Human Rights Developments
Greece, a member of the European Union (E.U.) since 1981, continued to experience persistent human rights abuses, especially related to ethnic minorities and migrants. Other areas of concern included restrictions on freedom of expression and freedom of worship. The government of Prime Minister Costas Simitis, whose Pan-Hellenic Socialist Movement (PASOK) won parliamentary elections in September 1996, took some positive steps, including working to legalize the presence of an estimated 500,000 illegal Albanian migrants and to increase infrastructure investments in Turkish villages in Thrace. In February, Prime Minister Simitis openly acknowledged the problem of racism in Greece, a first for a Greek prime minister.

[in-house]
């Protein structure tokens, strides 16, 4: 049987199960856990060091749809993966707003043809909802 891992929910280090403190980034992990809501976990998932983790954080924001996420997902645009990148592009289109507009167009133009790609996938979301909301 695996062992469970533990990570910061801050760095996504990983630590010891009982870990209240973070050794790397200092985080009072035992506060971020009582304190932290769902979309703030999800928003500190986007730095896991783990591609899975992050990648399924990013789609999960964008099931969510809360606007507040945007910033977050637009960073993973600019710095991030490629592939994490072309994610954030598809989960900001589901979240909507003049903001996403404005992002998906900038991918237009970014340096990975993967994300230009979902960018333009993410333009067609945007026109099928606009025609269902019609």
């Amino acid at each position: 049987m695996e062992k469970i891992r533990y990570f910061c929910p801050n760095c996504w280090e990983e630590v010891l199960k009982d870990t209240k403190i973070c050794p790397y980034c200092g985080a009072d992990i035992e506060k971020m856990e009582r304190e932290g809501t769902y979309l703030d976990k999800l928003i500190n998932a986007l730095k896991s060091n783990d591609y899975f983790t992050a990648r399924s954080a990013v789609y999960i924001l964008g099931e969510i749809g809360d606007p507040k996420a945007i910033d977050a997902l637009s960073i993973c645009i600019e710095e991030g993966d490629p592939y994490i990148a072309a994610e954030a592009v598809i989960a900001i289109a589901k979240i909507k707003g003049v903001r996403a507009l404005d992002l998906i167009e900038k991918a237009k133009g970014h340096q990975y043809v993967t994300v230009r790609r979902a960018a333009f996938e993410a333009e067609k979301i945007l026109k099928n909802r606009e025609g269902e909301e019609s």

In 1997, Greece finally ratified the International Covenant on Civil and Political Rights and signed the Council of Europe's Framework Convention for the Protection of National Minorities. Nevertheless, the government of Greece continued to recognize only one minority, the "Muslim" minority protected under the 1923 Treaty of Lausanne. The government refused officially to acknowledge the existence of a Turkish minority, although today the vast majority of the "Muslim" minority identify themselves as Turks, regardless of their Turkish, Pomak, Roma or other origin. Other ethnic minorities legally denied recognition included Slavic-speaking Macedonians. Ethnic minorities that are not officially recognized often suffered restrictions on their freedom of expression and association.